CANFIELD, Ohio (WKBN) – It’s state law for drivers to move over or slow down whenever there is an emergency vehicle with flashing lights on, and the Ohio State Highway Patrol has zero tolerance for violations.
The Canfield Fair, with hundreds of thousands of people expected, is the perfect spot for Highway Patrol to talk about the Move Over and Slow Down law.
“We want to remind motorists when they see flashing lights…whether they’re red, blue or yellow, whatever the case might be, we want them to slow down and move over, or move over when they can’t slow down if the adjacent lane isn’t available,” Sgt. Vincent Shirey said.
At the fair, Highway Patrol is displaying Trooper Kenny Robbin’s police cruiser that was hit in July on Interstate 80.
“It was damaged front and rear, and it was simply because the driver didn’t slow down and try to move over,” Shirey said.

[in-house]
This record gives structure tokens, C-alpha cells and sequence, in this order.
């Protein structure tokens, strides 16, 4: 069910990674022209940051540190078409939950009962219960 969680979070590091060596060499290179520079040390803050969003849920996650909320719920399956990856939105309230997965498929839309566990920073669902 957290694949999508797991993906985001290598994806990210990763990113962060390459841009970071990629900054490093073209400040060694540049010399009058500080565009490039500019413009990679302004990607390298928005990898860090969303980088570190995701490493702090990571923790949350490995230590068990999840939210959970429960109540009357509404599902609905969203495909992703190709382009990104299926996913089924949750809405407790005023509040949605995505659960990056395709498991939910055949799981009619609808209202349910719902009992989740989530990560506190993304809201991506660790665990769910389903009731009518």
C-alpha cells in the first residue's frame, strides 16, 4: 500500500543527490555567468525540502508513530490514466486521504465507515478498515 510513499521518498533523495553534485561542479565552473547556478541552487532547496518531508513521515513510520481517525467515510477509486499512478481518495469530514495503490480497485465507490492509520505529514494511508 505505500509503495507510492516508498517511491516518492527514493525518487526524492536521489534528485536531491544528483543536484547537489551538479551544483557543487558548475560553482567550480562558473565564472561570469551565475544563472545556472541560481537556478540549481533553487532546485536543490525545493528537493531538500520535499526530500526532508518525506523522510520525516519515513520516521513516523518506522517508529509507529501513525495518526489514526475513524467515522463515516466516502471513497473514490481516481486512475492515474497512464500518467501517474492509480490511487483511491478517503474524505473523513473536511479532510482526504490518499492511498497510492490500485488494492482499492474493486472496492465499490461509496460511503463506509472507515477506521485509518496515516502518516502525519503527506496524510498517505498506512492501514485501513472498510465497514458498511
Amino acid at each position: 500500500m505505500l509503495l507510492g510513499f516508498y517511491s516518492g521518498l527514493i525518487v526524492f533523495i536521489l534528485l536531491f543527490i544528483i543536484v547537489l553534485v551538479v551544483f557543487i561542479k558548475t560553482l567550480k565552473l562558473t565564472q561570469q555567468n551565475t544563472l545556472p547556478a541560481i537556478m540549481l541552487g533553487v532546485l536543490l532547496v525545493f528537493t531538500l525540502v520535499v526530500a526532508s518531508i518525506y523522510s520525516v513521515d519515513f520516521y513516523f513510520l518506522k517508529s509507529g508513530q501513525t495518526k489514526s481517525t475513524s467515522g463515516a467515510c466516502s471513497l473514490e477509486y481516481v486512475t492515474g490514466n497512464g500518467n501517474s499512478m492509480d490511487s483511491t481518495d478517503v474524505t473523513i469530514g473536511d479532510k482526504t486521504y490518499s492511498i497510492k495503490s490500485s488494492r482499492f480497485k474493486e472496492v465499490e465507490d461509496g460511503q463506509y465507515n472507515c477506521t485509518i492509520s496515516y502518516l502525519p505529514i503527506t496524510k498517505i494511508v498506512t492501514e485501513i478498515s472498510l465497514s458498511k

Robbins, who was investigating a crash on I-80, was walking back to the cruiser and saw a truck coming at him. His training kicked in, and he started running and pushed a tow truck driver away.
The impact of the crash was so intense that Robbins’ cruiser ended up hitting him. He is okay and back on the job.
“In northeast Ohio alone, we’re actually leading the state in this part with move over crashes,” Shirey said. “We’ve had Trooper Robbins recently, we had a sergeant from the Chardon Post who was involved in a crash.”
He says the move over law is meant to keep everyone who works on the road safe.
“We want people to realize that these troopers, these workers, they have families.”
Jenny Beil, of Canfield, has daughter that turns 16 soon. She’s setting an example for her by keeping her phone on silent when she’s driving.
“Everyone has that temptation to want to look at their phone. You look away for a second, you see other drivers, it’s terrifying,” Beil said.
Troopers are going to be out over the weekend enforcing the move over law, and Shirey says they have a zero tolerance policy. Drivers will be cited if they don’t move over. There will be increased penalties for repeat offenders.